Camera angle: Shot at a straight angle, once more the emphasis of is placed upon the feelings of both characters.
Depth of field: Split between an on-screen background and middle ground and an off-screen foreground, the Major occupies the foreground, Batou occupies the middle ground, and the bookshelf in Q1 and Q3 occupies the background.
Lighting: Lit in a very low key, even the light issuing from the desk light now seems very pale with the Major's departure. Now shadows creep encroach upon almost everything in the frame, giving it a dark and phantasmagoric appearance.
Color: Amidst the now dark and pale emerald room, Batou's red shirt is the brightest color in the frame, but even that appears quite pale. This is indeed a dark and serious moment.
Screen graphics/composition: An evenly centered shot balanced to the left where the bookshelf is standing in Q1 and Q3 and Batou is sitting centered in all four quadrants with his weight shifted to the left (his right). As such, the emphasis of the composition is placed upon the Major's eventual destination and Batou's role and feelings in relation to it.
Editing: A relatively swift cut compared to other cuts in the scene, the editing style of this shot emphasizes the abruptness of the Major's departure. Cutting to Batou's more vocal reaction after she has walked past, it is emphasized that he finally found the courage to say something.
Subtext: Determined to leave in order to continue her quest and make good use of her newfound abilities in spite of a hostile society, the Major quickly rises to leave, and Batou is not going to stop her if she does not wish to stay.

Shot Eight
Shot duration: 9 seconds

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Shot size: A full close-up of Batou with the Major in the walking away in the middle ground, this shot emphasizes his resolution to preserve some semblance of the relationship, or at least understand why she is leaving.
Sound: Speaking with a tone of urgency that stops the Major in her tracks, Batou inquires about what the Major and the Puppet Master had talked about (preferring to communicate with the Major alone, the A.I. used his hacking skills to cut Batou out of the feedback loop), and whether he is "still there, inside of you."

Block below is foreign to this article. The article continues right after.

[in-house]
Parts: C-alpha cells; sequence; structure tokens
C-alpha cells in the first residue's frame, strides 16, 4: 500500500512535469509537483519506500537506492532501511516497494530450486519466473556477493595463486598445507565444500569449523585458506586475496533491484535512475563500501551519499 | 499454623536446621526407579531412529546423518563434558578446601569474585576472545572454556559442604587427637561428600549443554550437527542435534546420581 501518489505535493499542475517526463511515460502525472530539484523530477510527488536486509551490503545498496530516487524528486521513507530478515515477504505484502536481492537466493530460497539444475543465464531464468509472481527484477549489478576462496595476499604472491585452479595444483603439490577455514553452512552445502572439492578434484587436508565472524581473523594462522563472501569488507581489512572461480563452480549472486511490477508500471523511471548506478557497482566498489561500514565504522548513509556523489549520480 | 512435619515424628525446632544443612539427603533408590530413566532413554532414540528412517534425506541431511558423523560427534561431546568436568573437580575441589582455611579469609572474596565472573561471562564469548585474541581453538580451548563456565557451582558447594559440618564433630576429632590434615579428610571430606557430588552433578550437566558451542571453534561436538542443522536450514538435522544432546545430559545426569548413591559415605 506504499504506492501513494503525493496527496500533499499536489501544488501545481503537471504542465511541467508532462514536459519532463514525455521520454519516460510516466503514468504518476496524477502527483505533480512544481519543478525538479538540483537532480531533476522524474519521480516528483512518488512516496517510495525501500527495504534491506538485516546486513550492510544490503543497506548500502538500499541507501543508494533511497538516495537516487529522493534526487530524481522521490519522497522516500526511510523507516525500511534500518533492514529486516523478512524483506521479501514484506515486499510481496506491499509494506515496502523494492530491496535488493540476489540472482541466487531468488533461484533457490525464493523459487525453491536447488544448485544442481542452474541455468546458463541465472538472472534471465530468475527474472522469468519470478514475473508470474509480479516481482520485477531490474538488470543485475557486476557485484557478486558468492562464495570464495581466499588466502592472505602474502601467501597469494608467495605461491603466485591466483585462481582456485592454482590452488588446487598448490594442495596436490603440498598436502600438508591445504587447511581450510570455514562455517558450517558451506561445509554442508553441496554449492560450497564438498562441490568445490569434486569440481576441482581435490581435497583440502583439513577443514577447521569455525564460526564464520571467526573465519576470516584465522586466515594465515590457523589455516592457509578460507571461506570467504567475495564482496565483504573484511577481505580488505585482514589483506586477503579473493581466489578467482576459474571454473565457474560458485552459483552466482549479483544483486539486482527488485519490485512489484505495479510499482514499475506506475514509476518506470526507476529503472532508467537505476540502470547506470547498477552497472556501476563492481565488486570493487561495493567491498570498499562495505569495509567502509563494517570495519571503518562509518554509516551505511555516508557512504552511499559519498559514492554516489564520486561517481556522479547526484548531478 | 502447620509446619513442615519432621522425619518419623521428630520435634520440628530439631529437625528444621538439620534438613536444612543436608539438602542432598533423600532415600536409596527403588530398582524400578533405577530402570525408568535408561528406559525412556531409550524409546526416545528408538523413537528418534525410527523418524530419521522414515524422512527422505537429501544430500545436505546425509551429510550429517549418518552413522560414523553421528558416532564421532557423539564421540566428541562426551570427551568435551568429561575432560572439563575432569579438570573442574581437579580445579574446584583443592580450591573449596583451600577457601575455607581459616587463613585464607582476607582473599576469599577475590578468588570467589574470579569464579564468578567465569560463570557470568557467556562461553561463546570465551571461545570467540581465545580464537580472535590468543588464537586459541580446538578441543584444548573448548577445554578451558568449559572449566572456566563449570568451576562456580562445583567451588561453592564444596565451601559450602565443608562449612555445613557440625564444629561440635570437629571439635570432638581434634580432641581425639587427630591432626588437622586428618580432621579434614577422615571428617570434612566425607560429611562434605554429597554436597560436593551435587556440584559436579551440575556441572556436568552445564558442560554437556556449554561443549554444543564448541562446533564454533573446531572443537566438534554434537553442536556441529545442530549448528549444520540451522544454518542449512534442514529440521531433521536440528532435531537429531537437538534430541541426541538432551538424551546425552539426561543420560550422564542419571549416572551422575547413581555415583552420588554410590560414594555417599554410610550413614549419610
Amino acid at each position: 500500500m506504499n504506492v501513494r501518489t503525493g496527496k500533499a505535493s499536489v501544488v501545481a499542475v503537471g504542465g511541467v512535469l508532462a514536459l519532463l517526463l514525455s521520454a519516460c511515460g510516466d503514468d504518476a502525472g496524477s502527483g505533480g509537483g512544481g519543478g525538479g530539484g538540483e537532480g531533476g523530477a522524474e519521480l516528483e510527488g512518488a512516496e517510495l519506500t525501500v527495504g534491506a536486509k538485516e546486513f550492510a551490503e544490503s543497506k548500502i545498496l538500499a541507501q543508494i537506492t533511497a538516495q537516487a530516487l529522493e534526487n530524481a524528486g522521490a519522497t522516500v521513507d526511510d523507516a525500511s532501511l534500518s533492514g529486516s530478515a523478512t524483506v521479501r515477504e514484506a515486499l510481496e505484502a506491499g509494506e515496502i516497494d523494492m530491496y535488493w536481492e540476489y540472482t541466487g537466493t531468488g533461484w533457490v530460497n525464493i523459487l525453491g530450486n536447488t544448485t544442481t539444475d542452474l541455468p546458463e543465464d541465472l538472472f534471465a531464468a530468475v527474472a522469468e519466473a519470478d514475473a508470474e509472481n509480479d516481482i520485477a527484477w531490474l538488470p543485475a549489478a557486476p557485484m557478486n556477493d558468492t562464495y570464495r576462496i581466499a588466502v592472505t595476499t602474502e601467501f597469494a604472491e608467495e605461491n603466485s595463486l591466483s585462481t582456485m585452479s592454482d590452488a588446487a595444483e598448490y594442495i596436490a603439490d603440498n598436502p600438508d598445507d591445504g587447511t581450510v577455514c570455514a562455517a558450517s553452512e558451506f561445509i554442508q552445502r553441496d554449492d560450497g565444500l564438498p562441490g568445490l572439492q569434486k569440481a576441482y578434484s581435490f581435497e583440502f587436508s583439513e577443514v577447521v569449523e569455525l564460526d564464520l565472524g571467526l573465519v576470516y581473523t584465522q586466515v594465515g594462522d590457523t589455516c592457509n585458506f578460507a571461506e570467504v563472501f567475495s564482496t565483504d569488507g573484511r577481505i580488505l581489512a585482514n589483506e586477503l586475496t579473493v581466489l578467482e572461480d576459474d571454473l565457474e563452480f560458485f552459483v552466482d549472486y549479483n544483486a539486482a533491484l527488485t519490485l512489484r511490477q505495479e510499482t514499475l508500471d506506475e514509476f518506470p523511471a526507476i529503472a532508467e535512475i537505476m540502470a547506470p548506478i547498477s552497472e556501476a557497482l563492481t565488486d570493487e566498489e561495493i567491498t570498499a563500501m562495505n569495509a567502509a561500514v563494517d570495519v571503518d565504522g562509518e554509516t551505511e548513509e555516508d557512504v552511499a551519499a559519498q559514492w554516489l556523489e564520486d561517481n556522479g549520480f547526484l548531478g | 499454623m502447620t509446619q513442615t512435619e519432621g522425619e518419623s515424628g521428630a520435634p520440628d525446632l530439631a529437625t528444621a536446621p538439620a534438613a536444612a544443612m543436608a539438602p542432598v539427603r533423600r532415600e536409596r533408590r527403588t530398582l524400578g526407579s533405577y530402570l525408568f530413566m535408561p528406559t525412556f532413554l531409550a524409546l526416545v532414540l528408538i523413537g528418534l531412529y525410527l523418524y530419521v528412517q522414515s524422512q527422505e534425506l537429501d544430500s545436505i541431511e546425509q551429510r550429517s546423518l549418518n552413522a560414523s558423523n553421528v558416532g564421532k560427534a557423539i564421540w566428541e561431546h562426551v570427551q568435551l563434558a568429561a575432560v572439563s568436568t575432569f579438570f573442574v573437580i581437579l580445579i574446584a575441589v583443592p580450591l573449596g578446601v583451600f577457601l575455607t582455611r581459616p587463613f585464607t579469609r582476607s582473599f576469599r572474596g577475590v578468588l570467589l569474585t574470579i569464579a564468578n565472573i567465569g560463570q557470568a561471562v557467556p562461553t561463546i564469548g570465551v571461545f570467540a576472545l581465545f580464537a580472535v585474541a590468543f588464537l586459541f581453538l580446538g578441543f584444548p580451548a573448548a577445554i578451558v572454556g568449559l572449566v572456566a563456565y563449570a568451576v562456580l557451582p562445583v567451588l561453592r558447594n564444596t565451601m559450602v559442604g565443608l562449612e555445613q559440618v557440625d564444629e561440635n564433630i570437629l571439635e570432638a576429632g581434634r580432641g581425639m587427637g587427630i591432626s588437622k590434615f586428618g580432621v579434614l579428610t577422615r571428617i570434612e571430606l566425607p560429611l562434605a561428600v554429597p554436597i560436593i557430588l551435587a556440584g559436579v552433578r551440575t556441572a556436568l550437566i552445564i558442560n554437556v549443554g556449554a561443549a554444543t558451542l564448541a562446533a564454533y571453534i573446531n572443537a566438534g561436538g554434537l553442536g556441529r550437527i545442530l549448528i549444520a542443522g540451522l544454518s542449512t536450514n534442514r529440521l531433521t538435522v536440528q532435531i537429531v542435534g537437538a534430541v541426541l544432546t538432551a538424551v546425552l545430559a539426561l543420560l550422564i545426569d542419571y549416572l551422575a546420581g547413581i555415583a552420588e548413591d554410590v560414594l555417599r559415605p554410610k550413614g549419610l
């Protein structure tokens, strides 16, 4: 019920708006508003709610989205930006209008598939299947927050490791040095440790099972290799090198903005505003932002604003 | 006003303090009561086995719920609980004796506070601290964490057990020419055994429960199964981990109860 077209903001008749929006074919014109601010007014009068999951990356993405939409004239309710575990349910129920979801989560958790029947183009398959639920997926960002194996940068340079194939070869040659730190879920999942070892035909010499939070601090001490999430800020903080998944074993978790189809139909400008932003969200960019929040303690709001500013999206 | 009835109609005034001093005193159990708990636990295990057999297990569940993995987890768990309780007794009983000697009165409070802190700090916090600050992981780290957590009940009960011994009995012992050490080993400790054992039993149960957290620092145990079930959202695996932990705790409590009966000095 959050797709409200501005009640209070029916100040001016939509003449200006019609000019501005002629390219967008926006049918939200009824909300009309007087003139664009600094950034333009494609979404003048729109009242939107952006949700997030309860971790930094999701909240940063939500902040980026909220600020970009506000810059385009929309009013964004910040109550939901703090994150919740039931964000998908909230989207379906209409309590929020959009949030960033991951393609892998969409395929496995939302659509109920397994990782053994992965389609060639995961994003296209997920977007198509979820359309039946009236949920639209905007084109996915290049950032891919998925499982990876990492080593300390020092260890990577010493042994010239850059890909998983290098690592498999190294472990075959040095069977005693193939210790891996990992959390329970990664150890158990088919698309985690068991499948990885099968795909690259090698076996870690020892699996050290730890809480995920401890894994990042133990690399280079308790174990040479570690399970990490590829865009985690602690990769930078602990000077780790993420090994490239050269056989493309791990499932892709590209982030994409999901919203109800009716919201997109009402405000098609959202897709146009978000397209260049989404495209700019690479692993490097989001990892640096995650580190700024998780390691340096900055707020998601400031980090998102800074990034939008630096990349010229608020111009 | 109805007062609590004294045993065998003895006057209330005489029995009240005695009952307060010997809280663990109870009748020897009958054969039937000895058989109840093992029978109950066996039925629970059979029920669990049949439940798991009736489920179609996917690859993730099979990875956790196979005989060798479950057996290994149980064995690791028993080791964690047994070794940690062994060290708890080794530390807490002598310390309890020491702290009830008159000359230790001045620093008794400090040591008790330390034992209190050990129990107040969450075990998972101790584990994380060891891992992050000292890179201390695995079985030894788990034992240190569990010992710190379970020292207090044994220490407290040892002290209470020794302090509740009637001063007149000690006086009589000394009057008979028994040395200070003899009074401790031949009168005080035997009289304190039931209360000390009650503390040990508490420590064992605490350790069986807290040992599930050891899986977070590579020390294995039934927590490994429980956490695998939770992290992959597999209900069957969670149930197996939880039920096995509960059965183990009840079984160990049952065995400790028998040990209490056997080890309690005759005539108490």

Contrast dominant(s): Illuminated very brightly, Batou's face is the primary contrast dominant of the shot. The Major's emerald dress, meanwhile, continues to stand out vividly against the dark terrain in Q1 and Q3, so she is the secondary contrast dominant.
Character movement: Looking both concerned and genuinely interested, Batou remains in the same position as before with his head tilted downward, but shows more nuance of expression while he speaks. The Major, meanwhile, only has time to walk forward one pace in the shot before stopping abruptly to listen.
Character proxemics: The Major, now with her back turned to Batou at quite some distance, does not display interest in continuing their relationship, but is nevertheless willing to stop and listen. Batou, meanwhile, is still facing her at an 90 degree angle, so they are still at cross purposes.
Camera angle: Shot at a straight angle, the importance of both Batou's and the Major's feelings are emphasized although the Major's motivations remain unclear.
Depth of field: Split into a foreground, middle ground, and background, Batou occupies the foreground in Q2 and Q4, the Major occupies the middle ground in Q3, and is walking toward the door in the background in Q1 and Q3. In this the emphasis is placed upon Batou's proximity and the Major's increasing distance.
Lighting: Illuminated by the bright and radiant light of the halo effect that practically radiates off him, Batou's apt questions come across like a sudden epiphany. This realization of the Major's true significance is deeply reminiscent of Peter's realization that Jesus is the Christ (Matthew 16:13-20), the Transfiguration (Matthew 17:1-13), and the appearance of Jesus to the two pilgrims on the road to Emmaus after his resurrection (Luke 24:13-32) all combined into one. Otherwise, the lighting is as shadowy and low key as a Rembrandt painting.
Color: As in shot five, the emphasis of the color is placed upon the effect of the light upon Batou's skin tone, and has similar significance. Now it is apparent that Batou will retain both light and humanity even after the Major's departure. Otherwise, the colors of the room are as dark and phantasmagoric as ever.
Screen graphics/composition: Compositionally, this shot is balanced toward the right where Batou is sitting in Q2 and Q4 to emphasize the gravity of what he is saying. The left half of the screen where the Major is standing in Q3, meanwhile, is both open and unobstructed, allowing her fluid freedom of movement.
Editing style: Cutting to a rather striking shot of the Major with intense and unnaturally powerful eyes, Batou's questions prove to be more apt than he knows.
Subtext: Finding the courage to ask the Major about her newfound identity before she leaves forever, Batou discovers the resolve to retain his humanity after her departure in the realization of her full significance (and, by implication, his as well).

Shot Nine
Shot duration: 30 seconds

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Shot size: A wide close-up of the Major with Batou sitting in the middle ground, this shot emphasizes the Major's face and expressions as she responds to his query.
Sound: Speaking in a tone of soft-spoken anticipation, the Major asks Batou to remember "the voice we heard on the boat that night." The voice in question was the disembodied female voice of the Puppet Master, who in an earlier scene startlingly interrupted a philosophical conversation about technology and the desire to transcend the human condition by quoting 1 Corinthians 13:12. Referring to the preceeding words in 1 Corinthians 13:11, the Major quotes them in a tone of solemn exhilaration. The entire passage of scripture referred to is as follows: